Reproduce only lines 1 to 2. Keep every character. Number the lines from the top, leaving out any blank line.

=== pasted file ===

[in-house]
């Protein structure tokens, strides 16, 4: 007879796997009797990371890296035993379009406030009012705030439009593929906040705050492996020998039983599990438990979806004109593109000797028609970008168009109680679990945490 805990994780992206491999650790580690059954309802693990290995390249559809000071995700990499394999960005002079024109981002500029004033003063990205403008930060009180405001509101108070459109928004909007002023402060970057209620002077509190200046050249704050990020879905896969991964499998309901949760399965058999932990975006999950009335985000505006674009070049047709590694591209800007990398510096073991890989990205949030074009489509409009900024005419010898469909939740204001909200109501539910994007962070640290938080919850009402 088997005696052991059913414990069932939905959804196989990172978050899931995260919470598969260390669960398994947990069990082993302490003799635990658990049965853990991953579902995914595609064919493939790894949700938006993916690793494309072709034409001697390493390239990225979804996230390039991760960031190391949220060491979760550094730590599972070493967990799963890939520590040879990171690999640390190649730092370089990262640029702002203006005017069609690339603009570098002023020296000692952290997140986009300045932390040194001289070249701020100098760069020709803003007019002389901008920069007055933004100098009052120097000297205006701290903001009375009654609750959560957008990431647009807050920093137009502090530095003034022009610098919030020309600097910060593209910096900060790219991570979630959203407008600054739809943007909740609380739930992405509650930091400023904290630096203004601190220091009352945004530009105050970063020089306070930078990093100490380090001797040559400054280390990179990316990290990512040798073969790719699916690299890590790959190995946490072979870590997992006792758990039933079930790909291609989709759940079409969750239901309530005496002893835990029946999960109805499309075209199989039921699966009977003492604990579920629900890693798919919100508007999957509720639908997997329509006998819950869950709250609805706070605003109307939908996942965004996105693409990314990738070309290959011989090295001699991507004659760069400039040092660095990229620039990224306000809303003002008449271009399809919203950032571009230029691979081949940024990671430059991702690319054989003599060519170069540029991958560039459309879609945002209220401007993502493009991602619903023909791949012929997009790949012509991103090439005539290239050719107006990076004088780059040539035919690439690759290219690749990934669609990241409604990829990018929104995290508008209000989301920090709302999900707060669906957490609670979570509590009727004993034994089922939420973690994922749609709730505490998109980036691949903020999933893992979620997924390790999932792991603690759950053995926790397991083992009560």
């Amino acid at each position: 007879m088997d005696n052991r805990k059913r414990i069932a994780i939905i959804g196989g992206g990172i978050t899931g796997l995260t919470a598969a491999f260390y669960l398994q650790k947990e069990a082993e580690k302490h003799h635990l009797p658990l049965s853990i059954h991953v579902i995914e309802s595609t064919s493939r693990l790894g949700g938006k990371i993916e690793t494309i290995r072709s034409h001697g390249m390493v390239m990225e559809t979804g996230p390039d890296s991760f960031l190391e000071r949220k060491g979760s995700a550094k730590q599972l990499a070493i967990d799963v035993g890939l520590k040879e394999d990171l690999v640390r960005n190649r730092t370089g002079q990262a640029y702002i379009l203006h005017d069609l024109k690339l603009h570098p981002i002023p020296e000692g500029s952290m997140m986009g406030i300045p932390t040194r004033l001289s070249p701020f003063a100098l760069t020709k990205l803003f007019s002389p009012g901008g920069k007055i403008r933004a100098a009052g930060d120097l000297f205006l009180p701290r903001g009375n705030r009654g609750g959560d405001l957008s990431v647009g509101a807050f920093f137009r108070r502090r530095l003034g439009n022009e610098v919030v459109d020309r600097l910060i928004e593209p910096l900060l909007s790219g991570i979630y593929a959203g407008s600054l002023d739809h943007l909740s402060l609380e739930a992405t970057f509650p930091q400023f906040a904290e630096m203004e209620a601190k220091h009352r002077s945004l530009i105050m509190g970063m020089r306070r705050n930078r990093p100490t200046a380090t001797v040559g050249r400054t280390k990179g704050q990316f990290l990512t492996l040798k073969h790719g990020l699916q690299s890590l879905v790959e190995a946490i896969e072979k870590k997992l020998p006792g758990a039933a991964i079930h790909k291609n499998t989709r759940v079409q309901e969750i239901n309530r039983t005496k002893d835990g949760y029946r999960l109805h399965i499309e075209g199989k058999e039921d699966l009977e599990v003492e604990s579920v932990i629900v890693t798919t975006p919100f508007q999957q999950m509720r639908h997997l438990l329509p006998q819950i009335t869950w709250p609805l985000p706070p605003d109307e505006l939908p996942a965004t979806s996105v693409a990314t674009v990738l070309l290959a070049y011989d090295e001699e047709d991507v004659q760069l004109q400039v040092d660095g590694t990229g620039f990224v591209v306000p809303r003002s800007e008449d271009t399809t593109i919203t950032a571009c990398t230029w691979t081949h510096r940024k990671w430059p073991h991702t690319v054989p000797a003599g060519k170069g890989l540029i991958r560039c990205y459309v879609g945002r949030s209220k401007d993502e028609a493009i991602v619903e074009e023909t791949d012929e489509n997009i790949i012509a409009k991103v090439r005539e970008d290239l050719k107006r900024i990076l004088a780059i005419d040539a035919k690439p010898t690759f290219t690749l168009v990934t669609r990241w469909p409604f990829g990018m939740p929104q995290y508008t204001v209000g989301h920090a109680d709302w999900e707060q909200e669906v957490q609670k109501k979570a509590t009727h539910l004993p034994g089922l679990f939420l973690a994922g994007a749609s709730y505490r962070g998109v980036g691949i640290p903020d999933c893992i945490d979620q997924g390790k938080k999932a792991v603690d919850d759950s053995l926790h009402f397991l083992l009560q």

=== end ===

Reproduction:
[in-house]
């Protein structure tokens, strides 16, 4: 007879796997009797990371890296035993379009406030009012705030439009593929906040705050492996020998039983599990438990979806004109593109000797028609970008168009109680679990945490 805990994780992206491999650790580690059954309802693990290995390249559809000071995700990499394999960005002079024109981002500029004033003063990205403008930060009180405001509101108070459109928004909007002023402060970057209620002077509190200046050249704050990020879905896969991964499998309901949760399965058999932990975006999950009335985000505006674009070049047709590694591209800007990398510096073991890989990205949030074009489509409009900024005419010898469909939740204001909200109501539910994007962070640290938080919850009402 088997005696052991059913414990069932939905959804196989990172978050899931995260919470598969260390669960398994947990069990082993302490003799635990658990049965853990991953579902995914595609064919493939790894949700938006993916690793494309072709034409001697390493390239990225979804996230390039991760960031190391949220060491979760550094730590599972070493967990799963890939520590040879990171690999640390190649730092370089990262640029702002203006005017069609690339603009570098002023020296000692952290997140986009300045932390040194001289070249701020100098760069020709803003007019002389901008920069007055933004100098009052120097000297205006701290903001009375009654609750959560957008990431647009807050920093137009502090530095003034022009610098919030020309600097910060593209910096900060790219991570979630959203407008600054739809943007909740609380739930992405509650930091400023904290630096203004601190220091009352945004530009105050970063020089306070930078990093100490380090001797040559400054280390990179990316990290990512040798073969790719699916690299890590790959190995946490072979870590997992006792758990039933079930790909291609989709759940079409969750239901309530005496002893835990029946999960109805499309075209199989039921699966009977003492604990579920629900890693798919919100508007999957509720639908997997329509006998819950869950709250609805706070605003109307939908996942965004996105693409990314990738070309290959011989090295001699991507004659760069400039040092660095990229620039990224306000809303003002008449271009399809919203950032571009230029691979081949940024990671430059991702690319054989003599060519170069540029991958560039459309879609945002209220401007993502493009991602619903023909791949012929997009790949012509991103090439005539290239050719107006990076004088780059040539035919690439690759290219690749990934669609990241409604990829990018929104995290508008209000989301920090709302999900707060669906957490609670979570509590009727004993034994089922939420973690994922749609709730505490998109980036691949903020999933893992979620997924390790999932792991603690759950053995926790397991083992009560």